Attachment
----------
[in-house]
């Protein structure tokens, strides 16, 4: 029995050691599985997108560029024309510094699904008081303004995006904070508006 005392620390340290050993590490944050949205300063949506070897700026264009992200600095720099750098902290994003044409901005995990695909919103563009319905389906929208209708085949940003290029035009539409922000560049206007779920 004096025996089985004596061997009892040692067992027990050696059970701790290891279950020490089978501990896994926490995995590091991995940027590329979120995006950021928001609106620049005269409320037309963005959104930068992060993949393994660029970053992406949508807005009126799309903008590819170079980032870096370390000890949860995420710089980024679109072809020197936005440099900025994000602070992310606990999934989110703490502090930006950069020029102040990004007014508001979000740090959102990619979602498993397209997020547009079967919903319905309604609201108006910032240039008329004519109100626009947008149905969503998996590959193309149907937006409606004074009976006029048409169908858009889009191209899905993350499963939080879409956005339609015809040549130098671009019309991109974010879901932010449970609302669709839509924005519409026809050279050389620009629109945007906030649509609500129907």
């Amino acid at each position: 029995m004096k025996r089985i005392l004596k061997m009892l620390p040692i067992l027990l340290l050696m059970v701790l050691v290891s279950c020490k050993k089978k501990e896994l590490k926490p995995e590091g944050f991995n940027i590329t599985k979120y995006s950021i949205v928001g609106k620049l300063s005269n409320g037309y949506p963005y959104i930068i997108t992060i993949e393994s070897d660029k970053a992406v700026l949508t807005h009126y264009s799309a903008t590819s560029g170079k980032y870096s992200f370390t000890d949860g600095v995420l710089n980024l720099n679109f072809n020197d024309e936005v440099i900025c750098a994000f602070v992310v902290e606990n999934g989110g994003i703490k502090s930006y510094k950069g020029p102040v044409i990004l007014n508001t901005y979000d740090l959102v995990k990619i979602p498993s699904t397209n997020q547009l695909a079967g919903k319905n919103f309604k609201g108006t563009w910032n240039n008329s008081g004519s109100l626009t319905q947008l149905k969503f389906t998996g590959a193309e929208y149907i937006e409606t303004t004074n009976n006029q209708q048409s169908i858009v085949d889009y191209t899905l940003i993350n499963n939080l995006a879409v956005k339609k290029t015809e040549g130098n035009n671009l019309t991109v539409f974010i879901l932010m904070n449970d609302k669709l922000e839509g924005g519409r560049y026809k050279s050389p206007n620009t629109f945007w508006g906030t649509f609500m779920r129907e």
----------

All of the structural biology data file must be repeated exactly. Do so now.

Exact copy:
[in-house]
């Protein structure tokens, strides 16, 4: 029995050691599985997108560029024309510094699904008081303004995006904070508006 005392620390340290050993590490944050949205300063949506070897700026264009992200600095720099750098902290994003044409901005995990695909919103563009319905389906929208209708085949940003290029035009539409922000560049206007779920 004096025996089985004596061997009892040692067992027990050696059970701790290891279950020490089978501990896994926490995995590091991995940027590329979120995006950021928001609106620049005269409320037309963005959104930068992060993949393994660029970053992406949508807005009126799309903008590819170079980032870096370390000890949860995420710089980024679109072809020197936005440099900025994000602070992310606990999934989110703490502090930006950069020029102040990004007014508001979000740090959102990619979602498993397209997020547009079967919903319905309604609201108006910032240039008329004519109100626009947008149905969503998996590959193309149907937006409606004074009976006029048409169908858009889009191209899905993350499963939080879409956005339609015809040549130098671009019309991109974010879901932010449970609302669709839509924005519409026809050279050389620009629109945007906030649509609500129907």
């Amino acid at each position: 029995m004096k025996r089985i005392l004596k061997m009892l620390p040692i067992l027990l340290l050696m059970v701790l050691v290891s279950c020490k050993k089978k501990e896994l590490k926490p995995e590091g944050f991995n940027i590329t599985k979120y995006s950021i949205v928001g609106k620049l300063s005269n409320g037309y949506p963005y959104i930068i997108t992060i993949e393994s070897d660029k970053a992406v700026l949508t807005h009126y264009s799309a903008t590819s560029g170079k980032y870096s992200f370390t000890d949860g600095v995420l710089n980024l720099n679109f072809n020197d024309e936005v440099i900025c750098a994000f602070v992310v902290e606990n999934g989110g994003i703490k502090s930006y510094k950069g020029p102040v044409i990004l007014n508001t901005y979000d740090l959102v995990k990619i979602p498993s699904t397209n997020q547009l695909a079967g919903k319905n919103f309604k609201g108006t563009w910032n240039n008329s008081g004519s109100l626009t319905q947008l149905k969503f389906t998996g590959a193309e929208y149907i937006e409606t303004t004074n009976n006029q209708q048409s169908i858009v085949d889009y191209t899905l940003i993350n499963n939080l995006a879409v956005k339609k290029t015809e040549g130098n035009n671009l019309t991109v539409f974010i879901l932010m904070n449970d609302k669709l922000e839509g924005g519409r560049y026809k050279s050389p206007n620009t629109f945007w508006g906030t649509f609500m779920r129907e």